Nerve-sparing in prostatectomy is a surgical technique aimed at preserving the nerves that control erectile function, which run alongside the prostate gland. This approach is used during radical prostatectomy, where the surgeon carefully dissects and preserves these delicate nerves while removing the prostate. The goal is to maintain erectile function post-surgery, a significant concern for many patients undergoing prostate cancer treatment. Nerve-sparing is not always possible, depending on the cancer's location and extent. The feasibility of this technique and its success rate depend on various factors, including the patient's pre-surgery erectile function and the cancer's proximity to the nerves.

What are positive and negative surgical margins in prostatectomy?

A positive surgical margin in prostatectomy indicates that cancer cells are found at the edge of the removed tissue, suggesting that some cancer may have been left behind. This can occur if the cancer extends to the edge of the prostate and is not fully excised during surgery. A positive margin may increase the risk of prostate cancer recurrence. Conversely, a negative surgical margin means no cancer cells are found at the edges of the removed tissue, implying that the cancer was likely completely removed, which is a favorable outcome in prostate cancer surgery. This result generally indicates a lower risk of cancer recurrence, though continuous monitoring is still essential.

What are the benefits and risks of prostatectomy?

Prostatectomy, a surgical procedure for prostate cancer, offers potential benefits such as curing or controlling the spread of cancer and relieving symptoms from an enlarged or cancerous prostate. This can enhance survival rates and quality of life. However, it carries risks and side effects, including bleeding, infection, damage to nearby organs or nerves, urinary issues like incontinence or stricture, sexual dysfunction, infertility, and lymphedema. The severity and permanence of these side effects vary, influenced by the surgery type, surgeon's expertise, patient's age and health, cancer stage and grade, and whether nerve-sparing techniques were used. Some side effects may improve over time or require additional treatment.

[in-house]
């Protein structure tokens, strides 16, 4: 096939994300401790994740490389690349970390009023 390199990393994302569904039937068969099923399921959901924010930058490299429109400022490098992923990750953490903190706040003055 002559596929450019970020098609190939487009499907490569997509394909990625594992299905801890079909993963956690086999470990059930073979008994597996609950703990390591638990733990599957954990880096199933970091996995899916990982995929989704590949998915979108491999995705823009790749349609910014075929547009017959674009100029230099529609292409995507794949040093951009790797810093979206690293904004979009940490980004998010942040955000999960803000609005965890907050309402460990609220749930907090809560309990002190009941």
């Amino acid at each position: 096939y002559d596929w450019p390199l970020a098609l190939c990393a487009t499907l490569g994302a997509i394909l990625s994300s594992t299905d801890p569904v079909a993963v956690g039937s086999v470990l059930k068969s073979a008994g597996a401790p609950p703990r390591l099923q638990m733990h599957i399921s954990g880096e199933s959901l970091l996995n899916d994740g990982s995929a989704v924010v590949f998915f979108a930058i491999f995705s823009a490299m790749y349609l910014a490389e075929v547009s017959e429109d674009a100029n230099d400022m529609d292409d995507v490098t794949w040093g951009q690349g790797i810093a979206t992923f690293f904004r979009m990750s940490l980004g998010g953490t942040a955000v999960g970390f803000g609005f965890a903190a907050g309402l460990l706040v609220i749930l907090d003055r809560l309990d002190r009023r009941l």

How do I prepare for prostatectomy?

The short answer is to follow the instructions of your healthcare team. These could include necessary tests and consultations, including blood and urine tests, imaging like ultrasound, MRI, or CT scan, a biopsy, digital rectal examination, and a PSA test. Discuss with your surgeon the surgery type, benefits, risks, potential outcomes, alternatives, and the recovery process. Key questions for your surgeon might involve their experience, success and complication rates, type of anesthesia, hospital stay duration, pain management, recovery monitoring, cancer treatment efficacy, risks of urinary or sexual problems, coping strategies, and potential post-surgery treatments. Consider getting a second opinion. Before the procedure, quit smoking, stop certain medications, follow pre-surgery fasting guidelines, and arrange for post-surgery transportation and assistance.

What to expect after prostatectomy?

After a prostatectomy, you will be in a recovery room under observation for a few hours. You will have a catheter in your penis for urine drainage, an abdominal drain for blood or fluid removal, an IV line for fluids and medications, and a dressing on your wound. Expect some pain, discomfort, or numbness, managed with painkillers, and possibly nausea. Hospital stay typically lasts 1 to 3 days, during which vital signs, wound, drain, catheter, and PSA levels are regularly checked. You will receive blood thinners, physiotherapy, and dietary advice. Discharge depends on pain control, wound healing, catheter management, urinary function, and basic mobility. Upon leaving, you will get a discharge summary, medication prescriptions, follow-up appointments, and referrals to specialists if necessary.

How to recover from prostatectomy?